Kimberly P. Yow

Kimberly P. Yow

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Chicago migrants return to Venezuela ahead of winter: ‘There’s nothing for us here’

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Chicago migrants are beginning to move back to Venezuela as the city runs out of resources to house and support illegal immigrants.

The Chicago Tribune reported on the account of Michael Castejon, who migrated with his wife and stepdaughter from Venezuela to find a better life. However, after several months, the family suffered from homelessness, a lack of job opportunities and no access to better education. By early November, they had requested tickets back to their home country.

“The American Dream doesn’t exist anymore,” Castejon said. “There’s nothing here for us.”

The report suggested that Castejon was not the only migrant who felt that way. As the city grows colder, many are requesting tickets to other cities or even other countries to avoid sleeping on the streets during the winter.

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“How many more months of living in the streets will it take? No, no more. It’s better that I leave. At least I have my mother back home,” Castejon said.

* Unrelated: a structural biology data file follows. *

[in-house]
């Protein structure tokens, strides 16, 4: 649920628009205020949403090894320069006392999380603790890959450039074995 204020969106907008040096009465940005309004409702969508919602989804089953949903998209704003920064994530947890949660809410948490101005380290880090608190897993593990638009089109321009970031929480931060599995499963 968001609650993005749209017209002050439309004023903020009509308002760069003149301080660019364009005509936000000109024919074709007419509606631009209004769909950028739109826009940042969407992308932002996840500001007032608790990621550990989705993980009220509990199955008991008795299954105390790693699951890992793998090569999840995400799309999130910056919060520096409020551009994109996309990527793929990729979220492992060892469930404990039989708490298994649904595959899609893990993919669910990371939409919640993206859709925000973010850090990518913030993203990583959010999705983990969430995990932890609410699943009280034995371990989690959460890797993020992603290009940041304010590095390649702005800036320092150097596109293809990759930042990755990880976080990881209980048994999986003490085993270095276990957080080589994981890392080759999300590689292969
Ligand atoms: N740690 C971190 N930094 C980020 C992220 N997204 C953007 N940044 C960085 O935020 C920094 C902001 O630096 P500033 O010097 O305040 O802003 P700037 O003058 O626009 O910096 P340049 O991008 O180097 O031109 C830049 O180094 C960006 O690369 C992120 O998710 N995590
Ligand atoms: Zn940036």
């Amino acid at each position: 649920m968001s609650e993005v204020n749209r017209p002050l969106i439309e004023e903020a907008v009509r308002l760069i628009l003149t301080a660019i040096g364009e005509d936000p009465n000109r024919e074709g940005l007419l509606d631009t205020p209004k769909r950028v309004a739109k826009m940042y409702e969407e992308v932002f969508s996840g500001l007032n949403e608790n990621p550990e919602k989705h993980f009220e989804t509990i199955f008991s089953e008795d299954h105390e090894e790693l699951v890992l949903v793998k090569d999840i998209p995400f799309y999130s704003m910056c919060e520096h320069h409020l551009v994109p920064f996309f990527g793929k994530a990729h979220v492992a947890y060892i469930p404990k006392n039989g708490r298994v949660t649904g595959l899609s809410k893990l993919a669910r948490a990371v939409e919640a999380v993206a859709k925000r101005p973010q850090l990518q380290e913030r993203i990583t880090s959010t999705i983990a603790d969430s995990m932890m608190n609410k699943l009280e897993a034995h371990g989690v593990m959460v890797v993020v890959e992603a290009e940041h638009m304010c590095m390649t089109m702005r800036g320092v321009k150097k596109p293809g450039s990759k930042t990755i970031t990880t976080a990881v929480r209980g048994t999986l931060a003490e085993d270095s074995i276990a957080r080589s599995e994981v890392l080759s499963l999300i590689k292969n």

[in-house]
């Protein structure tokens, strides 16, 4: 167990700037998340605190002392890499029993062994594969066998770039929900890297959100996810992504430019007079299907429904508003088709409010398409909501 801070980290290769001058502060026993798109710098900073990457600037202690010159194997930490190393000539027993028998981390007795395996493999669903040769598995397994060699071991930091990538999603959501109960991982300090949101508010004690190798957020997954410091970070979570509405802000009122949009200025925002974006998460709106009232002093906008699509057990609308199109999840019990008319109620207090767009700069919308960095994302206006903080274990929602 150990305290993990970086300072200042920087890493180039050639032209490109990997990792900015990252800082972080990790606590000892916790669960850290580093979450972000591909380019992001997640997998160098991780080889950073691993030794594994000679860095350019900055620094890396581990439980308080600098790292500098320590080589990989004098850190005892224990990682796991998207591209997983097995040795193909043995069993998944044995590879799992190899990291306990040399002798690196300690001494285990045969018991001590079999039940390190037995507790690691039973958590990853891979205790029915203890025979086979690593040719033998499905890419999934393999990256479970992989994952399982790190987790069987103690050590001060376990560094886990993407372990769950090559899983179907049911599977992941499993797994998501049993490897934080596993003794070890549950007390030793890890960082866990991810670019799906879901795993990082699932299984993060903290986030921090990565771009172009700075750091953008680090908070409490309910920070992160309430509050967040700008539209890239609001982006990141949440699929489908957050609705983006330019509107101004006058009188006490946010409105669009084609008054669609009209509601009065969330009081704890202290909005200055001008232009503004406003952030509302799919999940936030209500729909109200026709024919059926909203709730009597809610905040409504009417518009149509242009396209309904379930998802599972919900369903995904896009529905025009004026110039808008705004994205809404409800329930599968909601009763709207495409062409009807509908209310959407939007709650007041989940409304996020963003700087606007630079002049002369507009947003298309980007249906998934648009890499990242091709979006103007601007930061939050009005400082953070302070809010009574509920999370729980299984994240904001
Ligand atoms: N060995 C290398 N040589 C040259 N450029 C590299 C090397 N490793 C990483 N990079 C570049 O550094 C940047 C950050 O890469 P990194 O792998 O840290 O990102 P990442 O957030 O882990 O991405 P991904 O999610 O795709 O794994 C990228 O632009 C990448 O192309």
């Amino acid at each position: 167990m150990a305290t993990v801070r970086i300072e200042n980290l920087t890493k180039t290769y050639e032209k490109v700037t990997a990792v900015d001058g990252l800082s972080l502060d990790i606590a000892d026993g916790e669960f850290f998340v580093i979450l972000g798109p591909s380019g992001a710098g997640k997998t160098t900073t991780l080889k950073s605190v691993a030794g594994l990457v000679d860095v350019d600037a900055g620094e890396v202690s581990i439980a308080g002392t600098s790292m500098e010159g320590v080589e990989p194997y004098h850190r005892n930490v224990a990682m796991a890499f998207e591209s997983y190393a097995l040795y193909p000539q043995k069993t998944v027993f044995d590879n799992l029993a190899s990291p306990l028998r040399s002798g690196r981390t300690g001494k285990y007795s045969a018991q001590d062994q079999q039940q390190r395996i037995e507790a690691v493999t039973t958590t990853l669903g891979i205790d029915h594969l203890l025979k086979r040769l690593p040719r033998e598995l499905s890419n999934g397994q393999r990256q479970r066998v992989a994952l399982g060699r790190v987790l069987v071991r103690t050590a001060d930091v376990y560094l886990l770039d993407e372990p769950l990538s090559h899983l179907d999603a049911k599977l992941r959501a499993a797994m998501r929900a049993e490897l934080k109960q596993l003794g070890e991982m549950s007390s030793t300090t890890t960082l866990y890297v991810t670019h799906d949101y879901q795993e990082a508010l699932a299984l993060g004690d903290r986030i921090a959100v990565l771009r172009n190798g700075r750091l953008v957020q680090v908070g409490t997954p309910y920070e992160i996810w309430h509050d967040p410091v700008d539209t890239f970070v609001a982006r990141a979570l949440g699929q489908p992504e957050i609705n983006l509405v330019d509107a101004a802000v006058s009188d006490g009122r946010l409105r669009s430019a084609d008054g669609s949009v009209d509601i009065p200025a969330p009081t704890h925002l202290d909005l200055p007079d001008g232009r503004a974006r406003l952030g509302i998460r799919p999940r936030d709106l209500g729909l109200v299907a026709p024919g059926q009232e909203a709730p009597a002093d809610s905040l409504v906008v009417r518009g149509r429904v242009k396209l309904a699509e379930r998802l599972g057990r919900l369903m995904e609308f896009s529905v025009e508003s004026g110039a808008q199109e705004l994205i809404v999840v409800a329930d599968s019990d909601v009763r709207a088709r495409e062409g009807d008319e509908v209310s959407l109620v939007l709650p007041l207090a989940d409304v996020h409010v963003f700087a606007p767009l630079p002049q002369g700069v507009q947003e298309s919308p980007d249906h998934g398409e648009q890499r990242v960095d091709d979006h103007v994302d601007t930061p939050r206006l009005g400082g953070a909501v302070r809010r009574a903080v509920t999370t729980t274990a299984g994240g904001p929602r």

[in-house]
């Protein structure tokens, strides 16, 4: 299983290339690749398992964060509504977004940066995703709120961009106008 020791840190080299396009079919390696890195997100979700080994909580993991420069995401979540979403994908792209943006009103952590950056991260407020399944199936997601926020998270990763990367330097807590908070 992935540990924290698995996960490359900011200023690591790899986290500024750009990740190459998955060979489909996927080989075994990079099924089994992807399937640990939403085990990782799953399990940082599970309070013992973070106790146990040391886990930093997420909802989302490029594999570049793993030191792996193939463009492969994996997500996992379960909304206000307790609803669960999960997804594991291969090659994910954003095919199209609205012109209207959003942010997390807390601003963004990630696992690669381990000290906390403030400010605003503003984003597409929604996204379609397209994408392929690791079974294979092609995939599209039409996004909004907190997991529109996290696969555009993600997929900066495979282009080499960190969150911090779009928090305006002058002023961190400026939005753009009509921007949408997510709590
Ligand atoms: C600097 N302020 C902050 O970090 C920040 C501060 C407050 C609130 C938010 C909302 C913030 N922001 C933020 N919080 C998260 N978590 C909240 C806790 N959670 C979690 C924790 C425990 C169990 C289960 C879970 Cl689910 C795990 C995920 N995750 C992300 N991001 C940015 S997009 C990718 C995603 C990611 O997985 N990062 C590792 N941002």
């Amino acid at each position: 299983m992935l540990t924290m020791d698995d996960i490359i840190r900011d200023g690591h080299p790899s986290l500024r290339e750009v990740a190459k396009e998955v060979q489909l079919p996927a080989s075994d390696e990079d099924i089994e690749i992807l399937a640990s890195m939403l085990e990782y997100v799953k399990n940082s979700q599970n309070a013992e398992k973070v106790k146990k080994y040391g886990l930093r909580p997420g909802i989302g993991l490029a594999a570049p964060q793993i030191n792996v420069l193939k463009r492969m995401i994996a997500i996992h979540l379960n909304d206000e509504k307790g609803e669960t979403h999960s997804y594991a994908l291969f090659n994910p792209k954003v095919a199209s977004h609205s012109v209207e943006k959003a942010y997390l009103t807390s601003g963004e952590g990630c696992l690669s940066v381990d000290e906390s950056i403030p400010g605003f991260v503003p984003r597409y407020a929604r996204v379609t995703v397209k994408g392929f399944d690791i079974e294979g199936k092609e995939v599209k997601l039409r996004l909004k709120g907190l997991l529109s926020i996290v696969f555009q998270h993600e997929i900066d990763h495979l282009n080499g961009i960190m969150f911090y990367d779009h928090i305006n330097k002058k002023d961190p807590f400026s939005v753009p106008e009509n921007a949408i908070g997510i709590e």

Some migrants suggested they had been misled to believe that they could be granted asylum immediately and perhaps receive a work permit. Others acknowledged the sheer number of illegal immigrants overwhelming the city has likely depleted resources. 

“We didn’t know things would be this hard,” Castejon said. “I thought the process was faster.”

City officials reported that Chicago had received more than 19,000 migrants since August 2022. In addition, over 68,000 Chicago citizens are experiencing homelessness. As the migrant crisis grew worse, local leaders have begun debating Chicago’s status as a “sanctuary city” for migrants.

“We’re spending a lot of money every single day,” 9th Ward Alderman Anthony Beale said during a Chicago City Council meeting in November. “I think up to $40 million a month, ladies and gentlemen.”

In the meantime, the city has been forced to house migrants at O’Hare Airport, police stations and even youth sports fields. Many others have been forced onto the streets despite freezing temperatures.

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“We just want to be home,” Castejon said. “If we’re going to be sleeping in the streets here, we’d rather be sleeping in the streets over there.”

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